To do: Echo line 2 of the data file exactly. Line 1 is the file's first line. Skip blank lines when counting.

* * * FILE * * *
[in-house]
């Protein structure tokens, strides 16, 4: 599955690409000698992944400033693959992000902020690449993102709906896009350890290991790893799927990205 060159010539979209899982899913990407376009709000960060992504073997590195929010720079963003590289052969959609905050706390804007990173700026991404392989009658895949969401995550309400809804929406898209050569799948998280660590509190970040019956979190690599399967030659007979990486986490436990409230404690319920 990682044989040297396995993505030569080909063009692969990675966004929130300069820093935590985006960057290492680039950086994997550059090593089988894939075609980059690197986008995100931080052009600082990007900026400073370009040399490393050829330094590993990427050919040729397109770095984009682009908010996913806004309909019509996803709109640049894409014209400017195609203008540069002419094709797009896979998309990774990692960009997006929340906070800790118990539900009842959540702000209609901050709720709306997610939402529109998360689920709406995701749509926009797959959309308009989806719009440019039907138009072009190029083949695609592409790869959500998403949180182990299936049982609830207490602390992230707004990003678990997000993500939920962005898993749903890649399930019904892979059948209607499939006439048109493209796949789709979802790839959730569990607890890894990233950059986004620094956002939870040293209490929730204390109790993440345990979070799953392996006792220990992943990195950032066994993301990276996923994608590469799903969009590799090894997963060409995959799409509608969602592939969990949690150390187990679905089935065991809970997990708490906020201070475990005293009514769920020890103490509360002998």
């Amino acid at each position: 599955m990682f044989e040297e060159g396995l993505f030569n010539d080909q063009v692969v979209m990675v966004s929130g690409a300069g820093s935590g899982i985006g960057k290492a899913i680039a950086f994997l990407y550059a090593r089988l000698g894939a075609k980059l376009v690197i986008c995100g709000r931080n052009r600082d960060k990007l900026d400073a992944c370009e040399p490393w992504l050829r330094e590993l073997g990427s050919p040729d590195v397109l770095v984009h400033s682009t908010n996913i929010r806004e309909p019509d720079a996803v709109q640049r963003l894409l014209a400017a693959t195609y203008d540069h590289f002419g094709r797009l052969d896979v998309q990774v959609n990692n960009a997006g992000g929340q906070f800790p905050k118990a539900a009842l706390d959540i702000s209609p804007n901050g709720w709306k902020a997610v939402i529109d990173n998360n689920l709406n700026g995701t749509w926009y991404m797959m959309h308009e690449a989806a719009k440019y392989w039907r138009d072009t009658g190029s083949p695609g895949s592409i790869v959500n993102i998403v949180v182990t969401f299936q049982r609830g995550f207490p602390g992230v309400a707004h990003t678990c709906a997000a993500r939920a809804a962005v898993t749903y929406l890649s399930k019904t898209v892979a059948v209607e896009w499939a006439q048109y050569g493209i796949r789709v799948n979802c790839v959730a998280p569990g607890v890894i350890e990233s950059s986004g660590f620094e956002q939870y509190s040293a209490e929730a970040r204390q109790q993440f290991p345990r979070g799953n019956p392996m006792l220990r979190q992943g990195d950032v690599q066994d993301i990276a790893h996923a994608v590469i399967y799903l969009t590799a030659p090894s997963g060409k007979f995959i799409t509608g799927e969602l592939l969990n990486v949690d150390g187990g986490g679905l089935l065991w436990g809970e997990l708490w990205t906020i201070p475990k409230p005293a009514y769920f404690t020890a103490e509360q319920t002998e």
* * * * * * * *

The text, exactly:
């Protein structure tokens, strides 16, 4: 599955690409000698992944400033693959992000902020690449993102709906896009350890290991790893799927990205 060159010539979209899982899913990407376009709000960060992504073997590195929010720079963003590289052969959609905050706390804007990173700026991404392989009658895949969401995550309400809804929406898209050569799948998280660590509190970040019956979190690599399967030659007979990486986490436990409230404690319920 990682044989040297396995993505030569080909063009692969990675966004929130300069820093935590985006960057290492680039950086994997550059090593089988894939075609980059690197986008995100931080052009600082990007900026400073370009040399490393050829330094590993990427050919040729397109770095984009682009908010996913806004309909019509996803709109640049894409014209400017195609203008540069002419094709797009896979998309990774990692960009997006929340906070800790118990539900009842959540702000209609901050709720709306997610939402529109998360689920709406995701749509926009797959959309308009989806719009440019039907138009072009190029083949695609592409790869959500998403949180182990299936049982609830207490602390992230707004990003678990997000993500939920962005898993749903890649399930019904892979059948209607499939006439048109493209796949789709979802790839959730569990607890890894990233950059986004620094956002939870040293209490929730204390109790993440345990979070799953392996006792220990992943990195950032066994993301990276996923994608590469799903969009590799090894997963060409995959799409509608969602592939969990949690150390187990679905089935065991809970997990708490906020201070475990005293009514769920020890103490509360002998």